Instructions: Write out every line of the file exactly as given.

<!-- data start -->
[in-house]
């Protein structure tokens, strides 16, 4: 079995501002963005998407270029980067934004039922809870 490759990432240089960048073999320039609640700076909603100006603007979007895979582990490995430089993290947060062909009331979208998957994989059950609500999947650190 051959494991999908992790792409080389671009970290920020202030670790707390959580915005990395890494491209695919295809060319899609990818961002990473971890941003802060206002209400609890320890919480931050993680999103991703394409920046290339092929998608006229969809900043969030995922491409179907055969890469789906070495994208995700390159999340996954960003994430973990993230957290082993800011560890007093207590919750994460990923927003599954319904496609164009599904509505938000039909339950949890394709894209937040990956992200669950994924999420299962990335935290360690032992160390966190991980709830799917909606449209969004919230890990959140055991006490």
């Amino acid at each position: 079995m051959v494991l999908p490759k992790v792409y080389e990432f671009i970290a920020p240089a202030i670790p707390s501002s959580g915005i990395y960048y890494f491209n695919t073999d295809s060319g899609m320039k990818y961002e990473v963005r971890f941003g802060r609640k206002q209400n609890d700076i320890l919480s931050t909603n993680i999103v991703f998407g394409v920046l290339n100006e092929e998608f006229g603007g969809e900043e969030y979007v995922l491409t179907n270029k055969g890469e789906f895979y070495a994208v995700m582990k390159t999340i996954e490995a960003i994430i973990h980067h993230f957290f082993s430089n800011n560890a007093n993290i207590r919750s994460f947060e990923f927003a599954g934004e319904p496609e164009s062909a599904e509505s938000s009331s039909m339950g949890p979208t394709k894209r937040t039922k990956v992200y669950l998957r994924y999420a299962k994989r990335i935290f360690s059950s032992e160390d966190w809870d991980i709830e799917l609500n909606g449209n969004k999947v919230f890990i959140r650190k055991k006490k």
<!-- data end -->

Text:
[in-house]
């Protein structure tokens, strides 16, 4: 079995501002963005998407270029980067934004039922809870 490759990432240089960048073999320039609640700076909603100006603007979007895979582990490995430089993290947060062909009331979208998957994989059950609500999947650190 051959494991999908992790792409080389671009970290920020202030670790707390959580915005990395890494491209695919295809060319899609990818961002990473971890941003802060206002209400609890320890919480931050993680999103991703394409920046290339092929998608006229969809900043969030995922491409179907055969890469789906070495994208995700390159999340996954960003994430973990993230957290082993800011560890007093207590919750994460990923927003599954319904496609164009599904509505938000039909339950949890394709894209937040990956992200669950994924999420299962990335935290360690032992160390966190991980709830799917909606449209969004919230890990959140055991006490």
């Amino acid at each position: 079995m051959v494991l999908p490759k992790v792409y080389e990432f671009i970290a920020p240089a202030i670790p707390s501002s959580g915005i990395y960048y890494f491209n695919t073999d295809s060319g899609m320039k990818y961002e990473v963005r971890f941003g802060r609640k206002q209400n609890d700076i320890l919480s931050t909603n993680i999103v991703f998407g394409v920046l290339n100006e092929e998608f006229g603007g969809e900043e969030y979007v995922l491409t179907n270029k055969g890469e789906f895979y070495a994208v995700m582990k390159t999340i996954e490995a960003i994430i973990h980067h993230f957290f082993s430089n800011n560890a007093n993290i207590r919750s994460f947060e990923f927003a599954g934004e319904p496609e164009s062909a599904e509505s938000s009331s039909m339950g949890p979208t394709k894209r937040t039922k990956v992200y669950l998957r994924y999420a299962k994989r990335i935290f360690s059950s032992e160390d966190w809870d991980i709830e799917l609500n909606g449209n969004k999947v919230f890990i959140r650190k055991k006490k």